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Power Chords

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(@mikehull)
Estimable Member
Joined: 17 years ago
Posts: 93
Topic starter  

I guess these have a time and a place.

I guess if you soley concentrated on playing power chords, you'd be pretty limited?


   
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(@katmetal)
Prominent Member
Joined: 17 years ago
Posts: 726
 

I guess these have a time and a place.

I guess if you soley concentrated on playing power chords, you'd be pretty limited?
True, but if you play a lot of metal with tons of distortion, they are well suited.

Excerpt from a book I have;
The term 'power chord' refers to the sonic effect caused by the combination of two notes separated by the interval of a perfect fifth (or its inversion, a perfect fourth) when distorted usually through an overdriven amplifier.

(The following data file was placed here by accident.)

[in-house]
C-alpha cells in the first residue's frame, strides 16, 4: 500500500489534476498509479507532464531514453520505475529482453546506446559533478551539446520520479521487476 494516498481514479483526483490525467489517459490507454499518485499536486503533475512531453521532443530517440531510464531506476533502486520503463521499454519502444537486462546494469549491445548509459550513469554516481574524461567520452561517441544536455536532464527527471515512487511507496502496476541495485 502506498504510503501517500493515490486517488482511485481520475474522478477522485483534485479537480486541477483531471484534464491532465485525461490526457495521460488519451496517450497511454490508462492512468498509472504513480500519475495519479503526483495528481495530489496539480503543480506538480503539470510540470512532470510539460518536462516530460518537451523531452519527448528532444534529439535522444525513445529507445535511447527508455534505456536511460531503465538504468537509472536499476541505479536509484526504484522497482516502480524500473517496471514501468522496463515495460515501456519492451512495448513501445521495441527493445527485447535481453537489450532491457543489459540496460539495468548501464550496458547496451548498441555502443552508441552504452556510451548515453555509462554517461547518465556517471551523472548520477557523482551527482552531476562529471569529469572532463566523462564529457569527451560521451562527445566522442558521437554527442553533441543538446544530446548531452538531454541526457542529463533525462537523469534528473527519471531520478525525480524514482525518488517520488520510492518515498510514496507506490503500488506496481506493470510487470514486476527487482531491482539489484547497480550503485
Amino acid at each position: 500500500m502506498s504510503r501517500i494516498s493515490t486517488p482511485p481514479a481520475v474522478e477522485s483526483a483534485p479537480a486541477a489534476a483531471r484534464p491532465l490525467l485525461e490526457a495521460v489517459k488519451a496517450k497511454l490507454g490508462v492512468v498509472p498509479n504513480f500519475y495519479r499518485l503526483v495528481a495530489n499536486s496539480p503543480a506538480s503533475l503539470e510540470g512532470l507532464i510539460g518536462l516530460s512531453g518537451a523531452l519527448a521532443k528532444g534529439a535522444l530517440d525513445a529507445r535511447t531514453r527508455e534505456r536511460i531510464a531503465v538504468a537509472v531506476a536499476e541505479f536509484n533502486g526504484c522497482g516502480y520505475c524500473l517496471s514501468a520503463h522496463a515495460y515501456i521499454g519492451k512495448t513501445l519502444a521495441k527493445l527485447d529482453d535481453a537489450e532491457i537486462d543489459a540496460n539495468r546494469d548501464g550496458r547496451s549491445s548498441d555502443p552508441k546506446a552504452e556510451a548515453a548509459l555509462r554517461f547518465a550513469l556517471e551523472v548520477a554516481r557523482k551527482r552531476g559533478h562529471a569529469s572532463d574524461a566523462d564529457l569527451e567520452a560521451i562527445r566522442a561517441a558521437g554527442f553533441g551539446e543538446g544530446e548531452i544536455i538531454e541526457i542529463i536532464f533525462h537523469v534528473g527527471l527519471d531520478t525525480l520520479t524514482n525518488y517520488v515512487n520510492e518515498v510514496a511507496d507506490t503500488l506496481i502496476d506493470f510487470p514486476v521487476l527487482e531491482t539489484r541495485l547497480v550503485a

A 'Power Chord' though the name suggests, is not an actual chord, as it only consists of two notes, the octave and perfect fifth.

Rock/Metal guitarists use the power chord because it allows for much greater levels of distortion without causing the dissonance (unstable. sound) associated with other chords that include the interval of a third played at similarly high distortion levels. The power chord preserves the chord's diatonic functionality and produces a distinct sonic effect.

Rock on! :)


   
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(@noteboat)
Illustrious Member
Joined: 21 years ago
Posts: 4921
 

Yes.

Think of chords as the vocabulary of music. The bigger your vocabulary, the easier it is to express exactly what you mean.

That doesn't mean you can't succeed with a small vocabulary. Dr. Suess didn't use big words - and Green Day doesn't use complex chords. They both do/did fine.